EU debate: “Leaving the EU won’t get rid of neoliberalism”

Bettina Trabant, originally from Germany, currently living in London, continues the discussion on which side to support in the vote on EU membership. We will be continuing this debate with another article from Brian Parkin tomorrow. 

Image via: http://freestock.ca/flags_maps_g80-european_union_grunge_flag_p1027.html

Image via: http://freestock.ca/flags_maps_g80-european_union_grunge_flag_p1027.html

 

Socialists have been debating the upcoming EU referendum ever since the general election in May and can be found arguing for both yes and no to EU membership. What we think of the EU isn’t fundamentally different between the two sides: we both agree that neoliberalism is bad and that freedom of movement is good.

However, as it’s a yes/no referendum on EU membership it demands that we have a concrete answer. Abstention, or not having a position sadly won’t do.

I want to put an argument for socialists to take a yes position. Not because I have any illusions in the EU or because I support the official ‘Yes Campaign’ that will consist of people making strong pro-business arguments.

My arguments for staying in the EU are as follows. Aside from the issue that leaving the EU would make life a lot harder for migrants like me, which is one of the main reasons I couldn’t possibly argue for a Brexit, I am struggling to see how leaving would benefit ordinary people in Britain or help the class struggle. I can’t see Britain leaving the EU bringing an end to neoliberalism and austerity here in the UK, or in the rest of Europe.

I also think the EU, while weakened through Brexit, would be strong enough to withstand it. Even if the EU were to explode, unless that coincides with a massive upturn in class struggle, a lot of the treaties would be renegotiated under a different name. Austerity and neoliberalism would remain.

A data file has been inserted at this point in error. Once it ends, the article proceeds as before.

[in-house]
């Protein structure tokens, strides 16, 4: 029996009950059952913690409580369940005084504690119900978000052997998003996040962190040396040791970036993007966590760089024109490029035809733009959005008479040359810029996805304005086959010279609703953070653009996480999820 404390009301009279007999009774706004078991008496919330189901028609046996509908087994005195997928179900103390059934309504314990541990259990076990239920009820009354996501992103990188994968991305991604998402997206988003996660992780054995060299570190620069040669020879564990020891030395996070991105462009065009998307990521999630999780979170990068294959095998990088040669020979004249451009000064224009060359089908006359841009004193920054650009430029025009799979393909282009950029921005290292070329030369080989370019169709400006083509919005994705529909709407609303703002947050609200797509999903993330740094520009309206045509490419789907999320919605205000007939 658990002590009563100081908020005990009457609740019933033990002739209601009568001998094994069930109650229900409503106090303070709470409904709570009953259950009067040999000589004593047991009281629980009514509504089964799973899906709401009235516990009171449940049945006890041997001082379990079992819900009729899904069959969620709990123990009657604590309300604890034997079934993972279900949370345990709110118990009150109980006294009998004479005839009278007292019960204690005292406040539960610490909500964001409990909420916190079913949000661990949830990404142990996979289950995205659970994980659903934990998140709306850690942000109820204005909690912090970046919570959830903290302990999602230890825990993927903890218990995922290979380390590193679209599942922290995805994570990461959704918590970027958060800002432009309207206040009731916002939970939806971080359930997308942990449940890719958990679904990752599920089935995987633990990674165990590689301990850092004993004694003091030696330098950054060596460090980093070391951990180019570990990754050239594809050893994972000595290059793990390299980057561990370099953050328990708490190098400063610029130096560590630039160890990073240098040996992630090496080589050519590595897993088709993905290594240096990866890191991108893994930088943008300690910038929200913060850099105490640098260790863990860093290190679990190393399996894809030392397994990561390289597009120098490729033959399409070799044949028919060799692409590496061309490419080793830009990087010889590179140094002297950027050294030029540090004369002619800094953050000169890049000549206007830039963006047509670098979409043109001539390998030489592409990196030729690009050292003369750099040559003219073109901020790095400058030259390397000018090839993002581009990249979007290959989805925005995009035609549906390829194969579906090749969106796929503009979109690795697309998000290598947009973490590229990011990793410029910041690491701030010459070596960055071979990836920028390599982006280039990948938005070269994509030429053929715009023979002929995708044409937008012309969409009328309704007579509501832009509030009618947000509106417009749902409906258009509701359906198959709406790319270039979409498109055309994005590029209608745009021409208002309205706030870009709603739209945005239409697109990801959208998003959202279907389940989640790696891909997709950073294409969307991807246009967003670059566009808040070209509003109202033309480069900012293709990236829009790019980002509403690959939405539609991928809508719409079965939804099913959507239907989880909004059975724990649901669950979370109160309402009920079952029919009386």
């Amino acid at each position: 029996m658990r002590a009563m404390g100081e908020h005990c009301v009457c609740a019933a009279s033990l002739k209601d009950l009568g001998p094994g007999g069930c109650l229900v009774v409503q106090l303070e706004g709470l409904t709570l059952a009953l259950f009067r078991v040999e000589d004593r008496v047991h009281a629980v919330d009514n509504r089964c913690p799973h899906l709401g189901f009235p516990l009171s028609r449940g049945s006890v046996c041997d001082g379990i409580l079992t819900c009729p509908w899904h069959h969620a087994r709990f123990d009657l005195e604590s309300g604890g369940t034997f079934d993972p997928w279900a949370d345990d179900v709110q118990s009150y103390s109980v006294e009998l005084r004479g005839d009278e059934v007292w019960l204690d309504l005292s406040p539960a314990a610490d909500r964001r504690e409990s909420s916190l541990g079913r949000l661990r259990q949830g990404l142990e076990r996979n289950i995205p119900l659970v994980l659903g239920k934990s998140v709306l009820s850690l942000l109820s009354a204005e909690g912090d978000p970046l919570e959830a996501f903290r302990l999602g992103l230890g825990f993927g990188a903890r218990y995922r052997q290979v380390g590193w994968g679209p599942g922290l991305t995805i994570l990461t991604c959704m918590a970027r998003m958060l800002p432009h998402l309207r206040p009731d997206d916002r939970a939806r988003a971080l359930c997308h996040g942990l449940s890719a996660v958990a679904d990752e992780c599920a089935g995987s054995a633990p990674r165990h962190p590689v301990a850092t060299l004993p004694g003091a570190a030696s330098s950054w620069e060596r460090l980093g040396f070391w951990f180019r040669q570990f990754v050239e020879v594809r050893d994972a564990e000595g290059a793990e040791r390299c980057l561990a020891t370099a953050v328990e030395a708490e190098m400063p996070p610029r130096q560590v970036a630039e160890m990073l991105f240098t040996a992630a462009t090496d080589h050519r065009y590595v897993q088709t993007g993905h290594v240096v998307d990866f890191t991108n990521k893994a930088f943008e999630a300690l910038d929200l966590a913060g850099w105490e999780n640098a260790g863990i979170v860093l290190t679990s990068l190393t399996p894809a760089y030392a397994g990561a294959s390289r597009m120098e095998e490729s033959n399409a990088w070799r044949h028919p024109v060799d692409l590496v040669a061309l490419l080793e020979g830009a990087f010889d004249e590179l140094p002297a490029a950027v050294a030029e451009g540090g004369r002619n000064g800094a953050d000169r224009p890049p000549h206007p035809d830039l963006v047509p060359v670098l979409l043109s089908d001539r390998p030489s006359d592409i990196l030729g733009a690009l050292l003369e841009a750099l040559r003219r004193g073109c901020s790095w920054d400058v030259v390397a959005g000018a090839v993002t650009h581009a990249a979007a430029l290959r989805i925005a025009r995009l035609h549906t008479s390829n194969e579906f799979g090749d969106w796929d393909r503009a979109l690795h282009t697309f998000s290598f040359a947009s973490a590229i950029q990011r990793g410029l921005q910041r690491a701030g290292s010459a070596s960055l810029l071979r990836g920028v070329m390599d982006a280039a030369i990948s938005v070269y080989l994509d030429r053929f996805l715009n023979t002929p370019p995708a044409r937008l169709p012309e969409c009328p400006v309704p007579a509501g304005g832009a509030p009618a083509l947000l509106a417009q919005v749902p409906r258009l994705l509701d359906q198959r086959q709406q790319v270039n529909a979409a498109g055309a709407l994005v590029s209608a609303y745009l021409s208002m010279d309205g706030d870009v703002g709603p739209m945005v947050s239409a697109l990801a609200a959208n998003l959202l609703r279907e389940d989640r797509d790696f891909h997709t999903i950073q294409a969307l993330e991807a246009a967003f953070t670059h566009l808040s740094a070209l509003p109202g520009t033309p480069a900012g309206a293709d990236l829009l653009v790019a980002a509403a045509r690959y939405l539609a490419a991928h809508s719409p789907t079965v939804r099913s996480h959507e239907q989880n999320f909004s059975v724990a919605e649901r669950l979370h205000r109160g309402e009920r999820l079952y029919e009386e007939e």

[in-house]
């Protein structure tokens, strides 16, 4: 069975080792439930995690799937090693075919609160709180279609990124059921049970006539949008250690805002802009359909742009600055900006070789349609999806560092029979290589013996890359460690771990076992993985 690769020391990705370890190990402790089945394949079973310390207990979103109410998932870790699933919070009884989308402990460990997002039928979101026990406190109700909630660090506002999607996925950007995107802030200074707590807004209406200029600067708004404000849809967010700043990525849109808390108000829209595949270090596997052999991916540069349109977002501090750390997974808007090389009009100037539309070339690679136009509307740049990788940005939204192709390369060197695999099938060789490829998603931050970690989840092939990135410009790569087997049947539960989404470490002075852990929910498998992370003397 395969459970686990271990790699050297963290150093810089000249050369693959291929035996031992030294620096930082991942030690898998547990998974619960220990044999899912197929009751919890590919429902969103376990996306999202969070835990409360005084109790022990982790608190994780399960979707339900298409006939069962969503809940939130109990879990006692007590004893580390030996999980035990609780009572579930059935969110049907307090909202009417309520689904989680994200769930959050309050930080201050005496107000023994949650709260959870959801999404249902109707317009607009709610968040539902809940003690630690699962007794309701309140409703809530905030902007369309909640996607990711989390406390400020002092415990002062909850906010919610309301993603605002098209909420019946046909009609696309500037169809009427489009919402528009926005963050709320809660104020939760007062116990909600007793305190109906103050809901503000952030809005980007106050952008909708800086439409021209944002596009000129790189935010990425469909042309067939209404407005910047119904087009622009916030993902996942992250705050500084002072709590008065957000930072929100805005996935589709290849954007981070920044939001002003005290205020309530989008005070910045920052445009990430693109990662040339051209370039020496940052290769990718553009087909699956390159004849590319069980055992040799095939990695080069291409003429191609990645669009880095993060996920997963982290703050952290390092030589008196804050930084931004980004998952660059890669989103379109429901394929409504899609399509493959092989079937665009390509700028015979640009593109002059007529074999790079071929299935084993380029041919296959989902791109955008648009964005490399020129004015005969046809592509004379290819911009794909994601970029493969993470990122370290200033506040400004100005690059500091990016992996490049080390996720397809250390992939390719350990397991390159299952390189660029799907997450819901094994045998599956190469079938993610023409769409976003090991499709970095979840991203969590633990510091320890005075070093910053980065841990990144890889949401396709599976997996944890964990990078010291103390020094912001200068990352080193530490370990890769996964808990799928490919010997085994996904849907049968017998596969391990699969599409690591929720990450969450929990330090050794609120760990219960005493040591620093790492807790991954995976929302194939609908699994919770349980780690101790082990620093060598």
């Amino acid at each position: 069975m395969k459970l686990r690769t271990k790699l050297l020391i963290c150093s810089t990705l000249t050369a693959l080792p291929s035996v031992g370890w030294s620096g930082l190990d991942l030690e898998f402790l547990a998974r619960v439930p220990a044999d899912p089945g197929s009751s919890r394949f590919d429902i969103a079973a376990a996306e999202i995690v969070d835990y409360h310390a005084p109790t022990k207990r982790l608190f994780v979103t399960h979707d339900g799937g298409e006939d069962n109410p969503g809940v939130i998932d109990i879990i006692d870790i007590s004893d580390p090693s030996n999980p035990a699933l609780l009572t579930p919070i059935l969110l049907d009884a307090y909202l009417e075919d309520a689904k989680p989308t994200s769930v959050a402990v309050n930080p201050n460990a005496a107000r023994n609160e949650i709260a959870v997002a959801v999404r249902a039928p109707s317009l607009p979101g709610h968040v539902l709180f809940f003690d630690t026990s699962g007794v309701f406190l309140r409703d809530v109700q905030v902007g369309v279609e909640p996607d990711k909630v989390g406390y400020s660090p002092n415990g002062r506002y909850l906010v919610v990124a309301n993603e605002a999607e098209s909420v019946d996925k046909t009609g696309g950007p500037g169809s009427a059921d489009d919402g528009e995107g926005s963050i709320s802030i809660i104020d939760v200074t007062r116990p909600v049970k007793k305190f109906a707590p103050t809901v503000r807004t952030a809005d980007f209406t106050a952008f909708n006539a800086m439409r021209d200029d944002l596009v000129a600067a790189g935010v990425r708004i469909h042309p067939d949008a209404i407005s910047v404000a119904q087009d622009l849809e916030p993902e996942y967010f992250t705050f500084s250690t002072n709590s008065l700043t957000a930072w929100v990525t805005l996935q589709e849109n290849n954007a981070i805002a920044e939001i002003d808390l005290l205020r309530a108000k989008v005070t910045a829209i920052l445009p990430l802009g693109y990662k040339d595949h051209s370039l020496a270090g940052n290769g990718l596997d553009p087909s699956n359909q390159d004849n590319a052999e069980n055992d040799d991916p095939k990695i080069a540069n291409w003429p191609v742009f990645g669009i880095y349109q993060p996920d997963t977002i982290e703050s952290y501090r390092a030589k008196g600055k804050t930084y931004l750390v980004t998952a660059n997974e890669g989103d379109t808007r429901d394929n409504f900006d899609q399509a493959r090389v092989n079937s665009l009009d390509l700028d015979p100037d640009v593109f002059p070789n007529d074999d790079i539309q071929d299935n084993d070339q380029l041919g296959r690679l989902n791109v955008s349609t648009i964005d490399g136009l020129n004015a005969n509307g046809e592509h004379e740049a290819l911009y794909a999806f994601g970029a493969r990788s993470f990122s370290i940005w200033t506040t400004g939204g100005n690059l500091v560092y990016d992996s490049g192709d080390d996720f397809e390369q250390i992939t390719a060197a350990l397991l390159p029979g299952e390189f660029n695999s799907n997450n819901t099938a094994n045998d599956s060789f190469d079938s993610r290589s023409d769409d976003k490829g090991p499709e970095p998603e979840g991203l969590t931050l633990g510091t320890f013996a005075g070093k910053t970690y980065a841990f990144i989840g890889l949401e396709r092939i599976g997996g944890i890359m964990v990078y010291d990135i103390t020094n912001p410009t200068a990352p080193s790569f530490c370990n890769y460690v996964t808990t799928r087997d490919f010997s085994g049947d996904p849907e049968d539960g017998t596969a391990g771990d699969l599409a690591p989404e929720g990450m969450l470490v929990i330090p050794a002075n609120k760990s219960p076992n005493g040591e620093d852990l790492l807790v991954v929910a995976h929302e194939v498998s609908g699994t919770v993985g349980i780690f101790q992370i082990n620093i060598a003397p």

Having said that I agree with the arguments that the EU was not set up to benefit the working class and it’s main purpose is to be an economic and military counterweight to Russia and the USA, and for European capital to be competitive on a global scale.

There are a lot of negatives about the EU, that do nothing to benefit people, but the EU has also brought some positives, the main one being freedom of movement.

I see the arguments that have been floating around regarding fortress Europe, that we should vote for the right of migrants to stay, but for a Brexit, as slightly problematic. I agree with the arguments about Fortress Europe in as far as I can see the enormous tragedy and loss of life that have resulted from the failed policies of European countries towards non-EU migrants. I think however, that while freedom of movement and migrants’ rights are a long way of from being perfect, they are far better than if we were to leave the EU. Leaving the EU would get rid of the limited amount of free movement that we have.

On a practical level, however much we campaign for a position of no to EU, yes to freedom of movement, if Britain leaves the EU in practice will mean that things will get far harder for migrants.

There are 2 comments

  1. Tim Malone

    As a migrant from the UK to Slovakia I disagree that it’s the EU that has enabled that migration. I have relatives in Russia and a Japanese sister-in-law in London. Their migration didn’t rely on international treaties.
    However the ability to settle in a new place is linked to the economic stability and all the austerity and cuts makes migrants lives harder not easier.
    The various parties hide behind the economic orthodoxy as though it has the inevitability of laws of physics. The EU makes the accountability of local politicians harder not easier. Left liberalism and right liberalism argue about the quality of paint on the walls of the hospital while the building has no roof. Both sides accept the EU’s constraints that there’s no money.
    Leaving the EU wont get rid of those insisting neoliberalism is the answer, but if they are elected it will make it easier to pin the resulting chaos on them.

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